Harmonic Order 1 5 7 11 13 17 DF
Table 1: Harmonics in a Six-Pulse Rectifier
Six-Pulse Rectifier Magnitude 100.0% 17.4% 11.0% 4.5% 2.9% 1.5% 21%
Magnitude with Resonance 100.0% 45.0% 150.0% 9.0% 5.0% 3.0% 157%
Figure 9: Digital Filtering and Fundamental of a Six-Pulse Rectifier Current The waveform on Figure 10 has a distortion factor of 156% and rms of 186% of the fundamental. It is the practice in industrial plants to set overcurrent relay pickup at 120% to 150% of normal load current. Consequently, either the peak-responsive or the rms-responsive relay will trip and cause A Plant outage for a condition that must be tolerated until diagnosed and remedied [5]. Raising the pickup setting can prevent the trip but upsets the coordination. The digital filter has a distinct advantage in this case as shown in Figure 10. Consequently, the fundamental responsive relay requires no setting adjustment and conserves the intended coordination. 8
Figure 10: Digital Filtering and Fundamental of Six-Pulse Waveform With Resonance Inrush Current You would normally associate the plot of the inrush current shown in Figure 11 with a transformer differential relay with harmonic restraint. It is the inrush caused by energizing a 600 MVA transformer. What makes this plot interesting is that it was obtained from the event report recorded by a distance relay. The event was triggered by a high-set instantaneous element with a six ampere pickup. As part of the unused loss-of-potential logic in the relay, it was programmed to trigger the event report but not to trip. The inrush current plot is made using the event report of unfiltered samples. The plot of the fundamental is made using the event report of samples after filtering. The second-harmonic plot was calculated to show the second-harmonic content of the waveform. In the cases above, the relaying information is contained in the system fundamental, and the harmonics only interfered. It is somewhat surprising that the digital filter will faithfully extract the fundamental from any waveform that is periodic at system frequency. The distance elements did not operate because no voltage depression accompanied the high current signal. However, sensitive settings caused the negative-sequence directional to identify a forward fault[6]. 9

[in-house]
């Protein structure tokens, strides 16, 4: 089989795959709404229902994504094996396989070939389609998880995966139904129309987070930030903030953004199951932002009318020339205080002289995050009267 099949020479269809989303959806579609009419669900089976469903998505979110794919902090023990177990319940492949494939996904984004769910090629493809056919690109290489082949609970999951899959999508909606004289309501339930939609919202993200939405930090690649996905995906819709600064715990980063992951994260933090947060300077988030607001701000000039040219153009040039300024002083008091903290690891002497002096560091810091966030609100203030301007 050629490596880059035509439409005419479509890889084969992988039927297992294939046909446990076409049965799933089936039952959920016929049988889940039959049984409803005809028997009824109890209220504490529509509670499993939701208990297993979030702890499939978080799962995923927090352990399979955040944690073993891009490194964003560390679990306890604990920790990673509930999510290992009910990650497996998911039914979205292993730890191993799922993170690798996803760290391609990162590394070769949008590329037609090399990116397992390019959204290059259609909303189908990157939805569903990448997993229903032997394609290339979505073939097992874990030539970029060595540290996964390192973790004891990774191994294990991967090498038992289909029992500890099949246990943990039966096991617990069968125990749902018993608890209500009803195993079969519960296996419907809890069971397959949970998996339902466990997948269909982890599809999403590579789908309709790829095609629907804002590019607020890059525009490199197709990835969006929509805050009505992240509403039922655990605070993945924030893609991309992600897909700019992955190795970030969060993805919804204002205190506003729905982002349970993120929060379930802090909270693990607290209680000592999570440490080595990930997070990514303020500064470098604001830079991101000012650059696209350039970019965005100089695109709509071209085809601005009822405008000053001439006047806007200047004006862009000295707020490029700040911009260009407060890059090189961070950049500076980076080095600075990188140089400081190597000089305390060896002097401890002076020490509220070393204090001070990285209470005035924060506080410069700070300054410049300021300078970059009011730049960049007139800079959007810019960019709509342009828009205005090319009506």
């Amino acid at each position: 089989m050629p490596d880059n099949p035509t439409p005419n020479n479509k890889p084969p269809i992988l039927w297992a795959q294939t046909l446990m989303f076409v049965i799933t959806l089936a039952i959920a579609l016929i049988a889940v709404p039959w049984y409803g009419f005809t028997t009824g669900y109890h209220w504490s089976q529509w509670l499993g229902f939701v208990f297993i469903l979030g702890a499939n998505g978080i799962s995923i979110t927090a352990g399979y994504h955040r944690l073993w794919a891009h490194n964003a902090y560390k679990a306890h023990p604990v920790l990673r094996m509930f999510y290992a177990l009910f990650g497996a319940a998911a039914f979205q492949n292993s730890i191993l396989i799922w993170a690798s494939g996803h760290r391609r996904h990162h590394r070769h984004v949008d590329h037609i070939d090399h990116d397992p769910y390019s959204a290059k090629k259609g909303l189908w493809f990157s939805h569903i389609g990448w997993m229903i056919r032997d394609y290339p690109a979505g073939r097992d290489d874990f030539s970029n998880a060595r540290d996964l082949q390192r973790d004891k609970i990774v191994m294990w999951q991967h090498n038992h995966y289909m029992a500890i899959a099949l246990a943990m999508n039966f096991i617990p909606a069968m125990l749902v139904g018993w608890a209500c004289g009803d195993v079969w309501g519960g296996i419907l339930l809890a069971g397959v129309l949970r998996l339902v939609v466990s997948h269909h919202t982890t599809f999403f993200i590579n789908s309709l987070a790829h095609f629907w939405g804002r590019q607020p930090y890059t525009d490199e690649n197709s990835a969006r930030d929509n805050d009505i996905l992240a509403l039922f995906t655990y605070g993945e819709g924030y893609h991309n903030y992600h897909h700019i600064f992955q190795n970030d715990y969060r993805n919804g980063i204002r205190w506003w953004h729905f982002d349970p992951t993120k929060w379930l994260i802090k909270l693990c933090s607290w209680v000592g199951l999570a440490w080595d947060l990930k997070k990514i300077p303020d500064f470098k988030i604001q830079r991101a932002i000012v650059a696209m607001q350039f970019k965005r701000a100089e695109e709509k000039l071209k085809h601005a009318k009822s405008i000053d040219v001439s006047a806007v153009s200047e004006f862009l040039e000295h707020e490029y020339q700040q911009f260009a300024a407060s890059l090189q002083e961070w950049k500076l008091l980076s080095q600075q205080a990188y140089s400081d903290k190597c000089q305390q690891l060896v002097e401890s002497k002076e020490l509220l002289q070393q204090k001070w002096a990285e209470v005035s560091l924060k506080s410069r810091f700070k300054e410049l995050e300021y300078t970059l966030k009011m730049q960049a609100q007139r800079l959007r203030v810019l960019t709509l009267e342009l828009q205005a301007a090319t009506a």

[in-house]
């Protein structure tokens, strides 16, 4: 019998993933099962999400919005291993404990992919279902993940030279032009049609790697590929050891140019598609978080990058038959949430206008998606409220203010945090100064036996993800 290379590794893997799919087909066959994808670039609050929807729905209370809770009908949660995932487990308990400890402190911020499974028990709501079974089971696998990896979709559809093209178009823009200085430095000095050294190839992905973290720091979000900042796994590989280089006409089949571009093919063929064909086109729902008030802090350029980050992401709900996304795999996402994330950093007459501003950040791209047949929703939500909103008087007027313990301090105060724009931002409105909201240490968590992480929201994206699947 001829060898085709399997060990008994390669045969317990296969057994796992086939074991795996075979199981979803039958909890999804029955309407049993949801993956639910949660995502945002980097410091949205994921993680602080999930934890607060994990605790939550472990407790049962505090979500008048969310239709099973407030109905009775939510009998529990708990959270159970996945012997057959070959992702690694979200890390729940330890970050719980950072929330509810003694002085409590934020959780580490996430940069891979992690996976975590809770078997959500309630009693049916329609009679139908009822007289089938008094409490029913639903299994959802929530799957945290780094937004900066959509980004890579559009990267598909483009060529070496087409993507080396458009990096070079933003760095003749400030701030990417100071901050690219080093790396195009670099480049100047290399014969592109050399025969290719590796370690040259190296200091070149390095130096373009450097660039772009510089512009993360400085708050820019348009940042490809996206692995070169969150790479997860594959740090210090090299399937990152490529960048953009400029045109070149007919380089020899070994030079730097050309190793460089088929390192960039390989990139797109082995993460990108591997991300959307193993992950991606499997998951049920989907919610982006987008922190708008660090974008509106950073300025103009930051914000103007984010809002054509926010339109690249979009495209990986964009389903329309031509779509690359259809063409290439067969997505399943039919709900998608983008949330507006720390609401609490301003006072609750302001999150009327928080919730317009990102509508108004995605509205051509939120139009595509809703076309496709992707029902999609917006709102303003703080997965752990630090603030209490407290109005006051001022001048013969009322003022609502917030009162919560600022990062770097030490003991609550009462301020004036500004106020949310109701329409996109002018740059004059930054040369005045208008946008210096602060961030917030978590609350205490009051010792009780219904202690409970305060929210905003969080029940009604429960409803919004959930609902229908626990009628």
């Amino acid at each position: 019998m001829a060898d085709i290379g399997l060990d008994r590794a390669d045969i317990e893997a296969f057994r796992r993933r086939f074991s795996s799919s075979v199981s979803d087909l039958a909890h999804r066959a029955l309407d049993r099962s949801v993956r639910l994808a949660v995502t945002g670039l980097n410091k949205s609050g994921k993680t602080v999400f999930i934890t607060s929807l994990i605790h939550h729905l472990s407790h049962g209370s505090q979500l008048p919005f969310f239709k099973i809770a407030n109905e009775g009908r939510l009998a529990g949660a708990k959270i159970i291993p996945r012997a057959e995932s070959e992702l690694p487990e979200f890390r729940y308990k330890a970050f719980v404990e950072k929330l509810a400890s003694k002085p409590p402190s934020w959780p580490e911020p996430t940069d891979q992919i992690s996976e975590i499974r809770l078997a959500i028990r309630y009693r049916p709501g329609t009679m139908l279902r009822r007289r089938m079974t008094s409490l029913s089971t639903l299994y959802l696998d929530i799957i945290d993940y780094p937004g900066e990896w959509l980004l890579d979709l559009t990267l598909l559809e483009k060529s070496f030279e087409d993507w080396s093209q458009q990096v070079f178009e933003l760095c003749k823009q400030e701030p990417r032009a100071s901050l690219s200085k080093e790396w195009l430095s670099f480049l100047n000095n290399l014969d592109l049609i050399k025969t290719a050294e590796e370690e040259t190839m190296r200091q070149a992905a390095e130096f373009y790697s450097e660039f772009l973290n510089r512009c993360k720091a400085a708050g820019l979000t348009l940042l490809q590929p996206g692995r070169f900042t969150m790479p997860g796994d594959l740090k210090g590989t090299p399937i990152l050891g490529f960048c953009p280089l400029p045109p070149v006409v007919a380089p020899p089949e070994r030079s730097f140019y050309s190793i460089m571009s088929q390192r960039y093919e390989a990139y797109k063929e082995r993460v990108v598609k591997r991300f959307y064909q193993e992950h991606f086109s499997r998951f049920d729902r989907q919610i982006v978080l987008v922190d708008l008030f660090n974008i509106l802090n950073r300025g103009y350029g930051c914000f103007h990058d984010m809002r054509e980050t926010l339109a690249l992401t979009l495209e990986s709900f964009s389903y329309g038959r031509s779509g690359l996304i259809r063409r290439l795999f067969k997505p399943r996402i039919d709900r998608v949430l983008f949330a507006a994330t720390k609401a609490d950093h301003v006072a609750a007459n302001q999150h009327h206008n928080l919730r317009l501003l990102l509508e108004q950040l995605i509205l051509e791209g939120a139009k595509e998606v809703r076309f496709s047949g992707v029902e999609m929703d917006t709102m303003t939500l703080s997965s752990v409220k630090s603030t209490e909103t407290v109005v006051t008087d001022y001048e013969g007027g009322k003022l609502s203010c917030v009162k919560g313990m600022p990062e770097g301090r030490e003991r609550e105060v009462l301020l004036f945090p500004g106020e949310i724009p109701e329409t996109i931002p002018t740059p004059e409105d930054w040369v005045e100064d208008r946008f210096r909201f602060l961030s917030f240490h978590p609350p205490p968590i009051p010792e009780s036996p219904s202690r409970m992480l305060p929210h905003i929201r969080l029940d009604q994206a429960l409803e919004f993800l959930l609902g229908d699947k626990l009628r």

Figure 11: Transform Inrush Current Totalizing CTs in a Ringbus What could be more common than the ringbus configuration shown in Figure 12? At the same time, what could be more nebulous than the level of the remanent flux in the CTs? The CTs secondary currents add for line faults fed from the breakers and subtract for current flowing around the loop to produce zero current in the relays. The adequately rated redundant sets of C800, 2000:5 CTs have no more than a 1.5 ohm burden. How effective is the cancellation? Figure 12: Ringbus Fault Consider the case where Breakers A and C have tripped to clear a 20,000 ampere fault on the west line shown in the diagram. Closing Breaker C back into the fault causes an instantaneous trip of Breakers B and D on the east line. The relay event reports recorded 6000 amperes from 10
one set of CTs and 2000 amperes from the other, where the relay pickup settings were 800 amperes for the ground element and 2000 amperes for the phase element. The unequal response indicates the presence of remanent flux. Figure 13: Secondary Currents in B and D for 20 kA Asymmetrical Fault Figure 14: Differential Current and Sampled Fundamental Consider that for faults on the line the current divides equally in the breakers. The high current fault in each CT has the same polarity and contributes to a remanent flux of the same polarity in each CT. Fault current flowing in the loop causes a flux that adds to the remanent flux in one CT to promote saturation and subtracts from the flux in the other to prevent it. Figure 13 shows the CT secondary current at breakers B and D for the 20 kA asymmetrical fault. The differential current is caused by the momentary saturation[8] of the one CT that has remanent flux equal to 20% of the saturation flux density. Figure 14 shows the differential current that caused the outage and the fundamental acquired by the relay's digital filter. 11